The first thing I noticed was the birds. Their tweeting, their cawing sounded different. Higher, shorter, harsher. In Auckland, the landscape was so British-ified that pretty much only pigeons and sparrows populate the sky. Here there are still pigeons, but others fly above the streets as well. Birds with white feathers or colorful coats or curved beaks or red feet. I woke up to their noise and knew instantly I was in another country.
Kirsten and I continued to hear them as we walked through to the Sydney Domain and then up to Mrs Macquarie Point to see, what else? The Sydney Opera House. As other tourists stopped and posed, we took our pictures and moved on, eager to get away from the chilly wind that was blowing off the harbor.
It was through the Botanical Gardens next, through exotic plants and more foreign birds. We were slow to move on, lingering over the flowers and the trees. As we moved on, we peered over the gate of the Government House, admiring the Victorian architecture and wishing they had tours open on the weekdays.
The peaks of the Opera House soon rose in the distance and we flocked toward it like birds to a meal. Besides the usual herds of tourists, there were also news crews and musicians and event planners getting ready to formally welcome the Australian Olympic athletes back from Rio. The drummers sounded a beat that could be heard across the quay as school children began to file into the audience, Australian flags at the ready.
The drumming faded as we moved away from the opera house, pushing against the crowds toward the city’s oldest neighborhood, The Rocks, for lunch. The suggested place, the Harbor View Hotel, was empty by the time we reached it. Noon and not a single other person. We didn’t care. The food was decent and decently priced, so we sat by the window in the warming sun, sipping our pints of cider and talking about travel and traveling.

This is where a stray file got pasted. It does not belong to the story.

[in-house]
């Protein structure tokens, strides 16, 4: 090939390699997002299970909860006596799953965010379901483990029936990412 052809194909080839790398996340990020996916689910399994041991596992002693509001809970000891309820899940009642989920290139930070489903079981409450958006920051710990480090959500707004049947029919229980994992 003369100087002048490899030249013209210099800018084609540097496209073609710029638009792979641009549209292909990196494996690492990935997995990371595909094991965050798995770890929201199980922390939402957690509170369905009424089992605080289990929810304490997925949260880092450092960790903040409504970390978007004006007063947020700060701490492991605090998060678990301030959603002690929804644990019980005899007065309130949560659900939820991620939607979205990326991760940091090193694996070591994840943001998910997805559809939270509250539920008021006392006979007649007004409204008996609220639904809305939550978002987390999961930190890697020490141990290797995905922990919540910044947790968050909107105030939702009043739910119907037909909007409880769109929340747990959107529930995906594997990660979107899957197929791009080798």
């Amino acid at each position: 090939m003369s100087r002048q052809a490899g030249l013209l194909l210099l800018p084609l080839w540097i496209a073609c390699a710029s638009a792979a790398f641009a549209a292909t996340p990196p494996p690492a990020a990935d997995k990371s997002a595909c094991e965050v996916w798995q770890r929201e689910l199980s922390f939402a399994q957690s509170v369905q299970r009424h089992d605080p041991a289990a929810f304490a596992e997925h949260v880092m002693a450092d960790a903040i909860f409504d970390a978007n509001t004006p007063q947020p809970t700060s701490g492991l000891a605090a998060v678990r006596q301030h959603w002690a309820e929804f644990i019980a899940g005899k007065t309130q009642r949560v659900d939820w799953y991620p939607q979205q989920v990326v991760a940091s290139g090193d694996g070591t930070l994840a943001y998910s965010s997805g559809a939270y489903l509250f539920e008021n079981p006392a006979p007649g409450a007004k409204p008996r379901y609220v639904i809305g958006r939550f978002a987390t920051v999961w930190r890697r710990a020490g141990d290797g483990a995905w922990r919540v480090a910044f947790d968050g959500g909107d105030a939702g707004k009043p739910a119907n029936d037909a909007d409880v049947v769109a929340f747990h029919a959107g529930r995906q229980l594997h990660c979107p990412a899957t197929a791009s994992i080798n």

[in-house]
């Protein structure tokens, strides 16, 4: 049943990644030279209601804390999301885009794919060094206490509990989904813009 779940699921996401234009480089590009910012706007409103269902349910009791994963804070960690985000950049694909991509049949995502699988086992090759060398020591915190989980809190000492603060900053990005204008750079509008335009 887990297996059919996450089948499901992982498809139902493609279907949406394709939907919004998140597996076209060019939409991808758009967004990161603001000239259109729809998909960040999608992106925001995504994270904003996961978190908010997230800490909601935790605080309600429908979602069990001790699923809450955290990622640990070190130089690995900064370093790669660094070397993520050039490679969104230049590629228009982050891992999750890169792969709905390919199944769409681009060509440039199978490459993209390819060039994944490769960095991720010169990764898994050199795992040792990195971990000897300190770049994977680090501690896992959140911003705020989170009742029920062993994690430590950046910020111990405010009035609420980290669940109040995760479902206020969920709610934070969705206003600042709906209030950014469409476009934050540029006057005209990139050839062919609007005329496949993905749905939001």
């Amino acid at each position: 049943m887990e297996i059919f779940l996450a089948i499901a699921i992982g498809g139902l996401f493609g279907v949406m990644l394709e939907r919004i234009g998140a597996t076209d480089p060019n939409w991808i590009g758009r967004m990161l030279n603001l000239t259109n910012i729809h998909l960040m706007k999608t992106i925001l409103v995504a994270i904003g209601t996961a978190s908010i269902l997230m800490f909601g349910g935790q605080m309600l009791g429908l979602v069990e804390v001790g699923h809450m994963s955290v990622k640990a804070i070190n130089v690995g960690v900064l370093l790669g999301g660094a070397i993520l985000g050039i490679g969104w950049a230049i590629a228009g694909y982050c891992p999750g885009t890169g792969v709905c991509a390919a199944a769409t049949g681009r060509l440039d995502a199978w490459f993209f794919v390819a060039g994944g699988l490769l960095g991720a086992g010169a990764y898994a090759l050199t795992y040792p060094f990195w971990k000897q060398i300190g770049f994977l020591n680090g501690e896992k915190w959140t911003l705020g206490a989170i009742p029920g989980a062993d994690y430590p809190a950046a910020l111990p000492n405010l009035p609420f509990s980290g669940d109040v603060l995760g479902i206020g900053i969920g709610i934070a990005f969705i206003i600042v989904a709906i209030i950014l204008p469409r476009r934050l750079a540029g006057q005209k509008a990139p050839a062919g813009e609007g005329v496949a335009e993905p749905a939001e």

But we couldn’t stay there all day. After a while we roused ourselves from our roost and headed out towards the Sydney Observatory. We got lost for bit, running into the Harbor Bridge and a bunch of school children before finally finding it.
We wandered amongst the old telescopes, gazed at the astrophotography exhibit, peaked into the still functioning observation dome, and relaxed in the aboriginal story corner. I was impressed with the care taken in designing this tiny little museum, but we didn’t stay long.
Kirsten had to go back to the hostel to finish a project for class, so I was left alone to do my own roaming. I strolled through downtown, the skyscrapers towering over me as office workers and tourists rushed around me. It struck me then how long it had been since I felt the rush and bustle of a city. Auckland gets busy, especially around Queen Street, but it lacks the population and infrastructure that helps to create the constant buzz and hum of life in a large metropolis. I’ve bemoaned this constant flurry before, but after not having it for a while it was nice to feel the rush again.
I ended up walking through Martin Place and then past the State Library and St Mary’s Cathedral before heading back to the hostel. The sun was lowering by that time and the birds had come out once again to greet the coming evening. Their cries only just managed to overpower the coming of rush hour traffic.